I’m anti-change and I’m proud of it. I like routines, I like predictability, my only spontaneity is planned. I wish I were wild and crazy but I’m not. Remember, for years I worked part-time at the library. I loved that darn immutable Dewey decimal system.
I appreciate continuity in my health care as well, and I’ve been lucky to see many of my physicians for the long haul. Over time, they get to know my needs and quirks while I do my best to keep them entertained, which is my small way of giving back.
With this in mind, imagine how hard it was for me to go to Dr. Liver’s clinic yesterday knowing he would not be there to see me. [Insert sad emoji here.] Thankfully, to soften the blow, some aspects of the clinic had not changed. I still fussed when the lovely nurse asked me to step on the scale, and, sadly, she dismissed my request that she record her own weight instead of mine, as she always does.
J. and I were led to a different examining room, although you’d never know it since the posters on the wall were identical. Yes, every time we go to Dr. Liver’s office, we are confronted with the poo chart, among other wall adornments. The poo chart helps people identify their #2 for the doctor if they can’t come up with appropriately descriptive language. (Yes, you can buy a mug with this image on it, although I find that notion somewhat distasteful.) I don’t mind the poo chart, but I find the other posters of progressive liver disease a touch unsettling.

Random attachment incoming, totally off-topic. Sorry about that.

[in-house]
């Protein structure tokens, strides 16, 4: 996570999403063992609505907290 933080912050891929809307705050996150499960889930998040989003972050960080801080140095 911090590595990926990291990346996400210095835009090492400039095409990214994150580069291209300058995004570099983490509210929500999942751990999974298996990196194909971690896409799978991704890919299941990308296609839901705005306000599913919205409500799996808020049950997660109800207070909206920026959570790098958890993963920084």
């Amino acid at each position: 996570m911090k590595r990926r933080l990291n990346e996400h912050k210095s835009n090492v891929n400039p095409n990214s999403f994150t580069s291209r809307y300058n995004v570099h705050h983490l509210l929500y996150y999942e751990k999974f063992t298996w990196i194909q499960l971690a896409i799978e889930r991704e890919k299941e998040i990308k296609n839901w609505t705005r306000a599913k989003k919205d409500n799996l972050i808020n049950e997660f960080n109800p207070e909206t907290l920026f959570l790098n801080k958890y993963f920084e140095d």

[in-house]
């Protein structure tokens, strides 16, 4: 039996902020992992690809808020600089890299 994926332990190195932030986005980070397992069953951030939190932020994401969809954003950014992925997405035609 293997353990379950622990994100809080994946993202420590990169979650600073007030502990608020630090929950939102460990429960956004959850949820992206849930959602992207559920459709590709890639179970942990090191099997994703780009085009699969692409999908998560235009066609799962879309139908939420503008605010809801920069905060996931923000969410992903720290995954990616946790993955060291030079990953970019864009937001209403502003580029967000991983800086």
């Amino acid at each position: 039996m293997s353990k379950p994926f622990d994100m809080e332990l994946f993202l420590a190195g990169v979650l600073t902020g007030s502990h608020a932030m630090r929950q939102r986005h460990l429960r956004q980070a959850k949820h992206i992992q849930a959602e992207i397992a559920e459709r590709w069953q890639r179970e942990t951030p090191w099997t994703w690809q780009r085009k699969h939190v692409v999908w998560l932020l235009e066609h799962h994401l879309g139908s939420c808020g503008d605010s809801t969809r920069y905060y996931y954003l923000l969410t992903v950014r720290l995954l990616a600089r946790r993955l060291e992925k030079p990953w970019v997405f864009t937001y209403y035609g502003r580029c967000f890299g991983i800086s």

My poster viewing was interrupted by the entrance of Dr. Liver the 2nd, whom I had met briefly when I was hanging out in the palliative unit a few months back. Thankfully, Dr. Liver’s choice of back up hitter was a good one. Somehow Dr. Liver 2 recalled every moment of our first conversation. He obviously knows his stuff, and in time he’ll know me. I felt good enough about this visit that I decided to transfer to him his predecessor’s moniker.
There was one moment of doubt, though, when he offered to do an upcoming procedure without sedation. That way, I’d be alert and could drive myself home. My inside voice said: “Is he insane?” But with my outside voice, I easily convinced him that he would regret performing any procedure on me without sedation. I can’t recall my exact words, but it may have been something subtle like: “Over my dead body.”
This interaction brought us back to the harsh reality that our relationship is in its infancy and that we will need time to fully understand and appreciate one another. Thankfully, because of his stellar memory, my new liver healer will retain my preference for sedation for perpetuity. But if he dares to suggest I forego sedation in the future, I’ll be the one you’ll see fleeing down the hall in my hospital gown.